Core Tools Training
QC Training Services provides training workshops to give your team the foundational knowledge needed to grow your expertise in the Core Tools.
APQP & Control Plans
Advanced Product Quality Planning (APQP) and Control Plans serves as a Project Management approach to reduce the complexity of product quality planning for customers and suppliers to meet performance, schedule, and cost requirements.
- APQP defines the required inputs and outputs of each stage of the product development process.
- Control Plans summarize the identified process and product parameters required to maintain process control and product conformity.
The new AIAG & VDA Failure Mode & Effects Analysis (FMEA) Manual was developed by a global team of OEM and Tier 1 supplier subject matter experts. Design/Process/MSR FMEAs are an analytical methodology for analyzing the system and function from both a product and process perspective; and managing risks associated with it to avoid failures. What are the elements?
- The new 7-Step Approach for developing FMEAs (a paradigm shift in thinking)
- Significantly revised Severity, Occurrence and Detection (SOD) Tables.
- The new Action Priority (AP) methodology and Tables to prioritize Risks as High (Shall), Medium (Should), Low (Could) to mitigate and which actions based on the AP and SODs will achieve it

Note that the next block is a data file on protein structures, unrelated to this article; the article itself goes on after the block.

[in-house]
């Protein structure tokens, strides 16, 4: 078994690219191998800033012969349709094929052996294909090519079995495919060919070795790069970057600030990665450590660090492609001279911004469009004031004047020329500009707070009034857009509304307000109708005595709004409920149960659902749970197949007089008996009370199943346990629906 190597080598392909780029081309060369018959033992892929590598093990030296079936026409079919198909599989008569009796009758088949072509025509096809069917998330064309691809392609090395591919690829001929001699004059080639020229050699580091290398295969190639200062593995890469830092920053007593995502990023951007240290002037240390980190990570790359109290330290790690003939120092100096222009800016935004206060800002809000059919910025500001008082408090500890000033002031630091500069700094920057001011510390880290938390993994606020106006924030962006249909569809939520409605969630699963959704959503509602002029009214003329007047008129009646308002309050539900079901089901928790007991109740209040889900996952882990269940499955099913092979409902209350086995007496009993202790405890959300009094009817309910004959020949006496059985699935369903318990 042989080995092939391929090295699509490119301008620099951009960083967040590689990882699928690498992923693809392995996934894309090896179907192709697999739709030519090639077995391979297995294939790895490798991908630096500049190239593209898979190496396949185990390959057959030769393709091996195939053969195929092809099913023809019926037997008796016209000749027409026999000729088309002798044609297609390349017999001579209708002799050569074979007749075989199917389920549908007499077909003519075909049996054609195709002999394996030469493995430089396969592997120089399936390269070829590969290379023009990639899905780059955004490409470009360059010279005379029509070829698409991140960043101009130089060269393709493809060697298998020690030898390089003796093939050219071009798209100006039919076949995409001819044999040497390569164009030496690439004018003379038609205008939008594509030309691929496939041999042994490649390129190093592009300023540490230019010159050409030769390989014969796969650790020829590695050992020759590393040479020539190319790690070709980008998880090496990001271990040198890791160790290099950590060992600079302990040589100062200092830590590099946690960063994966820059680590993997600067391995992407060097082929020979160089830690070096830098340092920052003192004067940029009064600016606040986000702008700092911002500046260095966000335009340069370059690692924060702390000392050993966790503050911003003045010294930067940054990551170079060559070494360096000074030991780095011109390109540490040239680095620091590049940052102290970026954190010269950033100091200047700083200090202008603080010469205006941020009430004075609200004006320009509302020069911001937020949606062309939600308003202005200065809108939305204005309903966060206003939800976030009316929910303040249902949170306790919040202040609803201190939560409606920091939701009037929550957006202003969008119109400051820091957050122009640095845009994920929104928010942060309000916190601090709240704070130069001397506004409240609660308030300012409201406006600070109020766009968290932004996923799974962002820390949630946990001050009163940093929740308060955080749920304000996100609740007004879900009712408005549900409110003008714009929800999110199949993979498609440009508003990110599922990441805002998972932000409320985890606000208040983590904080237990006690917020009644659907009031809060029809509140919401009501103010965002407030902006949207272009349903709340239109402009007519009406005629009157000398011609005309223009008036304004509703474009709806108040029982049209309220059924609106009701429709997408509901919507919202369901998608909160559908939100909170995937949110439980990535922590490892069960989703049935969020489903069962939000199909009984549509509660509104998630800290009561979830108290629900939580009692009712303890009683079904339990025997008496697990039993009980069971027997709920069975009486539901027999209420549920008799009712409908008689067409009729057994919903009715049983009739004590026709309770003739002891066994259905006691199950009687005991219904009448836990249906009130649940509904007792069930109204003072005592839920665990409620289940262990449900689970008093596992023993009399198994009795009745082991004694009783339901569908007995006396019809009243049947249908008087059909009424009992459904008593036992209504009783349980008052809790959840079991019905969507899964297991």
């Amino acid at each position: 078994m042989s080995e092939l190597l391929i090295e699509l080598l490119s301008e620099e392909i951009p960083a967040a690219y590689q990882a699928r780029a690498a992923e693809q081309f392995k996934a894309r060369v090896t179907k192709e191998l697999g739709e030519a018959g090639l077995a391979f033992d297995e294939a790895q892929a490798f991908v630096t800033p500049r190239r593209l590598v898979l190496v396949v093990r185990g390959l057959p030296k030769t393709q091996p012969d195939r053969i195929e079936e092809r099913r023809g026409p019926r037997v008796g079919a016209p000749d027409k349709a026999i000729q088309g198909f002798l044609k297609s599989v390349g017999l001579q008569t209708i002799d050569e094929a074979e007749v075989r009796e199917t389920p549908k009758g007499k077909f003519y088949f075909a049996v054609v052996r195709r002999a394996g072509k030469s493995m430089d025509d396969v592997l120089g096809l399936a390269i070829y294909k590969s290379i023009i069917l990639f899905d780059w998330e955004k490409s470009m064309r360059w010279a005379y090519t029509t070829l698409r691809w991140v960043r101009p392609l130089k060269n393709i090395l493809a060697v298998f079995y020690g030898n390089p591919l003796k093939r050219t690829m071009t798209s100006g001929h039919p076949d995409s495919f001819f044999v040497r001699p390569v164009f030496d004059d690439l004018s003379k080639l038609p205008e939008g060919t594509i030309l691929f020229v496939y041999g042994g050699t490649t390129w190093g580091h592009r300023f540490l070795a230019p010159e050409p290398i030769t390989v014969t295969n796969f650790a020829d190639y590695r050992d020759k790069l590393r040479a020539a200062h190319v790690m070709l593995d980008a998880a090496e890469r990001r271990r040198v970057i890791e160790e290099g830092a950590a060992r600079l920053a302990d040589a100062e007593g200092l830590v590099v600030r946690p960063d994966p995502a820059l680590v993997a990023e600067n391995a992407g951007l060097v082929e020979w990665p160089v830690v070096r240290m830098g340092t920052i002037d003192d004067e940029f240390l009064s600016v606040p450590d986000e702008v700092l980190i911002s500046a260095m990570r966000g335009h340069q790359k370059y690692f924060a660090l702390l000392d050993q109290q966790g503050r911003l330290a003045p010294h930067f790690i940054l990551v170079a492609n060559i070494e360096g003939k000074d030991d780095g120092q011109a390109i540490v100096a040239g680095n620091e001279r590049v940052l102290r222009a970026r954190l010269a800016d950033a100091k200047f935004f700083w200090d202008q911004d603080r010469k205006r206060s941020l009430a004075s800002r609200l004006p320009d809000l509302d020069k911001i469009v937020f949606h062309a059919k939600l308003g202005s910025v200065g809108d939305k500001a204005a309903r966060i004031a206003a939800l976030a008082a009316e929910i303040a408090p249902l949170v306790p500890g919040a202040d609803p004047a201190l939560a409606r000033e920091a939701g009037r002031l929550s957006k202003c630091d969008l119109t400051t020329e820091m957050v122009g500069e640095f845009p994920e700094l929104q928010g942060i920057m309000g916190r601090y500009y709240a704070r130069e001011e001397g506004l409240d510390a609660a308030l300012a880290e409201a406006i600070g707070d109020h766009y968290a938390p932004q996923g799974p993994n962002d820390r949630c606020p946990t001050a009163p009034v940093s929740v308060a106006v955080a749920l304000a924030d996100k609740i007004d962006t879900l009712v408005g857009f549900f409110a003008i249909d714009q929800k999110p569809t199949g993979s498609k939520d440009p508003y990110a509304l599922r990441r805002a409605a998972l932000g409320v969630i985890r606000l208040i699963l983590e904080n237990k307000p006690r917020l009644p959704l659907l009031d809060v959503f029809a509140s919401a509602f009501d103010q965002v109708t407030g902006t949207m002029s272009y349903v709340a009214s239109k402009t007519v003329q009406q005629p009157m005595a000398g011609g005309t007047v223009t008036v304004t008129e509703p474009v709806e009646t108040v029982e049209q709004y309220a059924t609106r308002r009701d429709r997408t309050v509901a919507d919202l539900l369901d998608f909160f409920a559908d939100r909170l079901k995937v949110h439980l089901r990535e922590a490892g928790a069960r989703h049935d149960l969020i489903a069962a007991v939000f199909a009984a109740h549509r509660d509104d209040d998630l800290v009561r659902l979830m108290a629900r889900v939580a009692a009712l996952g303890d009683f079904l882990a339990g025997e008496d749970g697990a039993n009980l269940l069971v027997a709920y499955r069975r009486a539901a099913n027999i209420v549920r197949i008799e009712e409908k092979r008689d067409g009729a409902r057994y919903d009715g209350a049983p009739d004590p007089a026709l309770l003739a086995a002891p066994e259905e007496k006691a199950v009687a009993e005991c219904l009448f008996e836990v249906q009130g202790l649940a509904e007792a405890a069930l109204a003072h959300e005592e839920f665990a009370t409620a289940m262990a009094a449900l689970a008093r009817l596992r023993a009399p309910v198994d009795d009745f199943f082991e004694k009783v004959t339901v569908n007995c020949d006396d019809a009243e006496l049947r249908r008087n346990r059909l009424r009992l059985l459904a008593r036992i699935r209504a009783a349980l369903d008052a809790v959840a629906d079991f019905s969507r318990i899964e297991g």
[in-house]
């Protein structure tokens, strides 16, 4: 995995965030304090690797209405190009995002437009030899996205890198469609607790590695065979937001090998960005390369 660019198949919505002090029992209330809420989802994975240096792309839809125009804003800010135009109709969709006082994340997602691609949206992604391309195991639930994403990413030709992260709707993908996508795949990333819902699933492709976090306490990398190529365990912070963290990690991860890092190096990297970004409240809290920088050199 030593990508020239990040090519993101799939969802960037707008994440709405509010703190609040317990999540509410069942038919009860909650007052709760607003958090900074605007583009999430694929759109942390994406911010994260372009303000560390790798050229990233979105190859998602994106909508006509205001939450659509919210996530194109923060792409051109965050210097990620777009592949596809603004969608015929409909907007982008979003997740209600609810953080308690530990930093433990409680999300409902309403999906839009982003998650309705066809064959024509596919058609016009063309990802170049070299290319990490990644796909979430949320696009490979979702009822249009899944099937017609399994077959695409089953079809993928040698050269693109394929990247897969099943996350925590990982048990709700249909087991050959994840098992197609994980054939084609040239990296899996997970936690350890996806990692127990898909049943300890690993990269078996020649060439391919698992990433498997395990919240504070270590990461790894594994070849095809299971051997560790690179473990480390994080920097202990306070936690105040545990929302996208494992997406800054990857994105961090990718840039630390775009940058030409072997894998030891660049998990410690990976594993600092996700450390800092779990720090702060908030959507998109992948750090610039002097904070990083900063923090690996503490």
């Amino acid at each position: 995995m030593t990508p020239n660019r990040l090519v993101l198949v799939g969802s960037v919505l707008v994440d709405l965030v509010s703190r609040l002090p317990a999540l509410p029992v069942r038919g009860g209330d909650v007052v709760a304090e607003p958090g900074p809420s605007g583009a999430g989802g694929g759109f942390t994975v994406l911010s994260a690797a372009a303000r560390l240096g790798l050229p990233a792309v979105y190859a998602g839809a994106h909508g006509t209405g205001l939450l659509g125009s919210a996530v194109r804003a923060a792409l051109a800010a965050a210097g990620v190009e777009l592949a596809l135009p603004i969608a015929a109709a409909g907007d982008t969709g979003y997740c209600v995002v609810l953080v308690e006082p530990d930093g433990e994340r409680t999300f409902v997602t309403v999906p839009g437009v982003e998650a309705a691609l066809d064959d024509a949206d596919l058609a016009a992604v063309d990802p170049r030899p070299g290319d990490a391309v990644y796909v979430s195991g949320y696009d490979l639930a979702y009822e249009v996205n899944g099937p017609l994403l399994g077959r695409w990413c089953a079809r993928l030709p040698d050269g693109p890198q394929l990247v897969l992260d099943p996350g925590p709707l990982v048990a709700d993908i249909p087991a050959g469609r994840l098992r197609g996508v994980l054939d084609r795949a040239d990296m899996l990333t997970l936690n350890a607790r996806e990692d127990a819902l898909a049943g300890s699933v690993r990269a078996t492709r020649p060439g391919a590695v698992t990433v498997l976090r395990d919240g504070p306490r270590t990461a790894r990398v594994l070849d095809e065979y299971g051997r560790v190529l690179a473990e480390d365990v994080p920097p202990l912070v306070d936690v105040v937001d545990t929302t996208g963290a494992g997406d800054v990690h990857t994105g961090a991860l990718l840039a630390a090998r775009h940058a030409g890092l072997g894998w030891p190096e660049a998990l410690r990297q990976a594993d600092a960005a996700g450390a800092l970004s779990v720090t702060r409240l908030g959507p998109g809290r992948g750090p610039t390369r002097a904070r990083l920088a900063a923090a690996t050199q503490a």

- New supplemental Monitoring System Response (MSR) FMEA for safety related monitoring systems
- New Form Sheets (spreadsheet users) and Software Report Views (software users) for use with the 7-Step Approach
- Note: Some Manufacturers are also promoting the use of Machinery FMEAs as part of Total Productive Maintenance (TPM) / Risk Management.
Quality guru Dr. W. Edwards Deming stated, “Treat all Data with Caution”. This includes the collection of data, its analysis, and providing reliable actionable information. Measurement Systems Analysis (MSA) is key to determine how much variation you actually have with the product and how much is due to the measurement system. Placing controls and making improvements with the equipment and operators will reduce uncertainty (i.e. measurement error) and increase your confidence in making robust decisions on the process and product quality. It is also important to know the capability of your measurement system before you attempt to control and improve your manufacturing processes to meet the process and product requirements.
SPC and Process Capability
Statistical Process Control (SPC) was first implemented by manufacturers in the 1930s for monitoring and analyzing process to determine if it is in control and correctly determining if variation is due to special cause (i.e. abnormal behavior) or common cause (inherent behavior due to the design of the system).
By identifying and eliminating sources of special cause variation, your process will have predictable performance and you will be able to determine the Process Capabilities (i.e. Cpk) to meet requirements. If needed, you will be able to improve the inherent capabilities (i.e. use DOE to reduce common cause variation) to meet your requirements. This is important as many customers expect a Cpk ≥ 1.33 and some have raised the bar to a Cpk ≥ 1.67.
Production Part Approval Process (PPAP) is used to ensure requirements have been met with supporting objective evidence to obtain approval for production and to obtain approval for significant changes/modifications. Use of this process between the Customer and Suppliers along with the APQP reduces delays, non-conformances, and other issues during part approval and provides confidence in the ability to consistently deliver quality parts on time and within cost constraints.